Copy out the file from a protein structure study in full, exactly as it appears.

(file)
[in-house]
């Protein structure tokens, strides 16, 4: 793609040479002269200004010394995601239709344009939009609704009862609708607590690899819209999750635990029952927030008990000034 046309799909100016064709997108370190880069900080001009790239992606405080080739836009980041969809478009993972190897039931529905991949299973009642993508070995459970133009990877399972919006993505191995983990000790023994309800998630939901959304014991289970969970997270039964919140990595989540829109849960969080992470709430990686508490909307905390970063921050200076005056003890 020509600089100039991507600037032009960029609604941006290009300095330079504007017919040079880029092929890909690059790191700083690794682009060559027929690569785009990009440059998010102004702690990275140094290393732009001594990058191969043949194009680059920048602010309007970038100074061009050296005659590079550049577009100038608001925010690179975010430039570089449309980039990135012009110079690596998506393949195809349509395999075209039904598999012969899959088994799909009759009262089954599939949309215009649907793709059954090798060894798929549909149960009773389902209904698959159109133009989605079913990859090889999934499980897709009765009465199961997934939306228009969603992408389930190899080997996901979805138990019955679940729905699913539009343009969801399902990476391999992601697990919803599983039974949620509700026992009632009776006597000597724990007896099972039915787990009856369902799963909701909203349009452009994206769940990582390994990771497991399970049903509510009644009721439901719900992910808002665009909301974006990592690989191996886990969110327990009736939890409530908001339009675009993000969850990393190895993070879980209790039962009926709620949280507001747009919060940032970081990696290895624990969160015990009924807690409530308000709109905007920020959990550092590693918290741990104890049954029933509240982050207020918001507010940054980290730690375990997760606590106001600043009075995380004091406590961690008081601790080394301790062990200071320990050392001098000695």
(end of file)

[in-house]
């Protein structure tokens, strides 16, 4: 793609040479002269200004010394995601239709344009939009609704009862609708607590690899819209999750635990029952927030008990000034 046309799909100016064709997108370190880069900080001009790239992606405080080739836009980041969809478009993972190897039931529905991949299973009642993508070995459970133009990877399972919006993505191995983990000790023994309800998630939901959304014991289970969970997270039964919140990595989540829109849960969080992470709430990686508490909307905390970063921050200076005056003890 020509600089100039991507600037032009960029609604941006290009300095330079504007017919040079880029092929890909690059790191700083690794682009060559027929690569785009990009440059998010102004702690990275140094290393732009001594990058191969043949194009680059920048602010309007970038100074061009050296005659590079550049577009100038608001925010690179975010430039570089449309980039990135012009110079690596998506393949195809349509395999075209039904598999012969899959088994799909009759009262089954599939949309215009649907793709059954090798060894798929549909149960009773389902209904698959159109133009989605079913990859090889999934499980897709009765009465199961997934939306228009969603992408389930190899080997996901979805138990019955679940729905699913539009343009969801399902990476391999992601697990919803599983039974949620509700026992009632009776006597000597724990007896099972039915787990009856369902799963909701909203349009452009994206769940990582390994990771497991399970049903509510009644009721439901719900992910808002665009909301974006990592690989191996886990969110327990009736939890409530908001339009675009993000969850990393190895993070879980209790039962009926709620949280507001747009919060940032970081990696290895624990969160015990009924807690409530308000709109905007920020959990550092590693918290741990104890049954029933509240982050207020918001507010940054980290730690375990997760606590106001600043009075995380004091406590961690008081601790080394301790062990200071320990050392001098000695």